'Reopen Wisconsin' organizers say protest will go on without permit

'Reopen Wisconsin' organizers say protest will go on without permit

"Reopen Wisconsin" organizers announced that Friday’s protest against the state's stay-at-home order will continue without a permit. 

Organizer Madison Marie posted on Facebook Tuesday that their rally had “officially” been denied a permit to gather to protest Wisconsin Gov. Tony Evers’s (D) order requiring the state’s residents to stay home during the coronavirus pandemic. 

“The Permit was filed as a courtesy to not ruffle feathers. The Rally is still happening,” she posted, encouraging people to “peacefully assemble” on Friday at 1 p.m.

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More than 3,000 people have responded that they plan to attend, and another 12,000 said they were interested. 

Molly Vidal, a spokeswoman from Wisconsin’s Department of Administration (DOA), told The Hill that Wisconsin State Capitol Police denied a permit from an individual requesting an event expecting a crowd of 1,000 people because of the "Safer at Home" order.

She told Madison365 that during the coronavirus pandemic it is rejecting all permits for events inside the Capitol and considering events to be held outside on a “case-by-case basis.”

“DOA will deny permit requests for events that violate the ‘Safer at Home’ order,” DOA representative Vidal told the news outlet. “DOA will also exercise its authority to deny a permit if the event poses a hazard to the safety of the public.”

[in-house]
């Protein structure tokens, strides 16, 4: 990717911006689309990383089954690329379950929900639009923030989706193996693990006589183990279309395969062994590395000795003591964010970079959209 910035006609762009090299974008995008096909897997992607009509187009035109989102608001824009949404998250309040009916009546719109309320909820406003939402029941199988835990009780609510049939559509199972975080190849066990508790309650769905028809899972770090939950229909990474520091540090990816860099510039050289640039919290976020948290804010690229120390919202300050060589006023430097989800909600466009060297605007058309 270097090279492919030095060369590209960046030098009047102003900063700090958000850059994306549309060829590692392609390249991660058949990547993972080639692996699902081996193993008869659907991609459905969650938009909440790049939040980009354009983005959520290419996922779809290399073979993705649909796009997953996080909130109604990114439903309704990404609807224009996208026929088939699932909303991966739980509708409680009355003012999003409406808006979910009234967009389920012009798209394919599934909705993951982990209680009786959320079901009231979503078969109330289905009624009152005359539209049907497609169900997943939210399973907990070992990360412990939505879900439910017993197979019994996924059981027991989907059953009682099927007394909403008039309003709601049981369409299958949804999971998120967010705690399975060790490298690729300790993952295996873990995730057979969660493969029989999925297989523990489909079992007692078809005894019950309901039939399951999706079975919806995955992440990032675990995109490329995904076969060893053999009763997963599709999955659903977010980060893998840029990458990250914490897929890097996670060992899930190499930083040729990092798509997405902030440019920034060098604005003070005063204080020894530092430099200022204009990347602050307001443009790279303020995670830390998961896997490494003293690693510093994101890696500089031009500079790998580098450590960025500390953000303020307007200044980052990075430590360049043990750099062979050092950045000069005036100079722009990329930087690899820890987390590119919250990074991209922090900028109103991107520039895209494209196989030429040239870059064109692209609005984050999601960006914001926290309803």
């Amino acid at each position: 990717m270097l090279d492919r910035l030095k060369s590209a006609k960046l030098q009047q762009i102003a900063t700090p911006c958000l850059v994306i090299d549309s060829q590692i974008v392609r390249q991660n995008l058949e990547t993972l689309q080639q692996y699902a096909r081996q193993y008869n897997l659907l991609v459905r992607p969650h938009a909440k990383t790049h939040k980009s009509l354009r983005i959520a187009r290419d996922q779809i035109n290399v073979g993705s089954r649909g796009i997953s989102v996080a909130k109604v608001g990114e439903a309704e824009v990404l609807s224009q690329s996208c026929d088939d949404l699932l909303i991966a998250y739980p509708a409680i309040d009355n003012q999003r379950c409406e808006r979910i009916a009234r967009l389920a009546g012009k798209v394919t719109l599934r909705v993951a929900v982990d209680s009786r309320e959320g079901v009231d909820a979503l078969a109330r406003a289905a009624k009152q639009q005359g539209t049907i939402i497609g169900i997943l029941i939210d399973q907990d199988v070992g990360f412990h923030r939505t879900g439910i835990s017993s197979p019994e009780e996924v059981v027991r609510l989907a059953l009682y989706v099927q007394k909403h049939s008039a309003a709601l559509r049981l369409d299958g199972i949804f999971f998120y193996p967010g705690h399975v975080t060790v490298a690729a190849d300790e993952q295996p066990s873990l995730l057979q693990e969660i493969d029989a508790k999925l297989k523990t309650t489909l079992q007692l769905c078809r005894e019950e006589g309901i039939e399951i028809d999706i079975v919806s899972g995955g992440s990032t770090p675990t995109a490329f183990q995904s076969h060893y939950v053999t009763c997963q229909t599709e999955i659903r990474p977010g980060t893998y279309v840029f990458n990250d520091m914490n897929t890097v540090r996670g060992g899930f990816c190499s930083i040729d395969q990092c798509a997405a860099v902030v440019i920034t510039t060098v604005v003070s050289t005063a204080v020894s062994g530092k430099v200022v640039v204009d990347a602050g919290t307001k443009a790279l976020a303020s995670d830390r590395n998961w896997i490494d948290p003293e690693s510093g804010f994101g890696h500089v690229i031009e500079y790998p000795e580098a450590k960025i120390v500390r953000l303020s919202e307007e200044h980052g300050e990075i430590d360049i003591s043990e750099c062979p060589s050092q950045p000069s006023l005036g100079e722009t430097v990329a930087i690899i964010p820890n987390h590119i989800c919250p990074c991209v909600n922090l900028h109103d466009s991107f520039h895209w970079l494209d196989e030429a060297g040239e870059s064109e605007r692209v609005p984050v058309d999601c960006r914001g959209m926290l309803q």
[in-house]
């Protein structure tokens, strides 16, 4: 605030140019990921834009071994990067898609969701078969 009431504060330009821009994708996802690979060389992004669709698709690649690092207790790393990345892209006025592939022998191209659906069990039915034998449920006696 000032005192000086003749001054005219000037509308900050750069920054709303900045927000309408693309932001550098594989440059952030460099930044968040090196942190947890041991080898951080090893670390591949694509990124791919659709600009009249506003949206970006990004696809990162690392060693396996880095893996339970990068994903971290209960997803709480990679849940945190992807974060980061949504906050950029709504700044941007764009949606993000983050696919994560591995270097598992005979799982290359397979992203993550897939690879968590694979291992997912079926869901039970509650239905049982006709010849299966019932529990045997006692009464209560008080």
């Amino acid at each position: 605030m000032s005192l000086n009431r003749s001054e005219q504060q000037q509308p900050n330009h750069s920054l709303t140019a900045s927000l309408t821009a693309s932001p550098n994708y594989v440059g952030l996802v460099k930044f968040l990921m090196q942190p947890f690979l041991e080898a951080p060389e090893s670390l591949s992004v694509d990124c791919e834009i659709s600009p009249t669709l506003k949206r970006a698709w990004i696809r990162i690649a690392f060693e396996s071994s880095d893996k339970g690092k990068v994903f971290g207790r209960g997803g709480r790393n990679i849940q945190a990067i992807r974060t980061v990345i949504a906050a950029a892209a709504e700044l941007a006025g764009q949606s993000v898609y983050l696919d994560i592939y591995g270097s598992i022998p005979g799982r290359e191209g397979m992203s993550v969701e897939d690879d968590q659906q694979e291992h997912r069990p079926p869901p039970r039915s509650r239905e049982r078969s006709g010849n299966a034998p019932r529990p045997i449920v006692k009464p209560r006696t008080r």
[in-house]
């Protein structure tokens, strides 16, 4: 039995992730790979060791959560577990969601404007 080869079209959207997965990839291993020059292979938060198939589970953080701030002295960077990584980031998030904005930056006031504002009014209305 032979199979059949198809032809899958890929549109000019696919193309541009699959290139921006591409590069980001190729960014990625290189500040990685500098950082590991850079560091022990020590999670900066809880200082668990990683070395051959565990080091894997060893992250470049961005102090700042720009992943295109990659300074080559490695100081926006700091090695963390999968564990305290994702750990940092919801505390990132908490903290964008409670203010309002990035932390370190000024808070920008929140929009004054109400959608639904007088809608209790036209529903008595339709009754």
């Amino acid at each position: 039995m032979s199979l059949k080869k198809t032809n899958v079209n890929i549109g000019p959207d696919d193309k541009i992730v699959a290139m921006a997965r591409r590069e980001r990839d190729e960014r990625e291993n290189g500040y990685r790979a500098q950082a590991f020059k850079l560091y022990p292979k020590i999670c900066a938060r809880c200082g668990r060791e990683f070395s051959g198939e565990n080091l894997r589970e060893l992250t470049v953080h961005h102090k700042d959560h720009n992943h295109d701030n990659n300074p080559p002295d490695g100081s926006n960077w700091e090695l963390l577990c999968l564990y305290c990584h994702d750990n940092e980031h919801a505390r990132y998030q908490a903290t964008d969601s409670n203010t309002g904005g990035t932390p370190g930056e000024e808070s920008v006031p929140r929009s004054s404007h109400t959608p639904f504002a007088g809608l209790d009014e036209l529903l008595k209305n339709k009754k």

The organizers had reportedly requested the Capitol to open temporarily so protesters could use the bathrooms since companies had allegedly refused to send hand-washing stations and portable toilets for the unpermitted event. But a later post indicated that the organizers found a solution.

The protest organizers are encouraging people to attend on foot so they can hear the speakers and so traffic is not blocked for emergency vehicles. 

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Public health officials and other state officials, including Wisconsin Lt. Gov. Mandela Barnes (D), say the demonstrations are not a good idea as the coronavirus continues to spread. 

“We understand people’s frustration,” Barnes told Madison365, adding, “But we also have our front line workers who are still going to work every day, despite the challenges. What they are calling for is the compromised safety of those front-line individuals."

Last week, the state extended its stay-at-home order until at least May 26 and closed its schools through the academic year. 

--This report was updated at 2:54 p.m.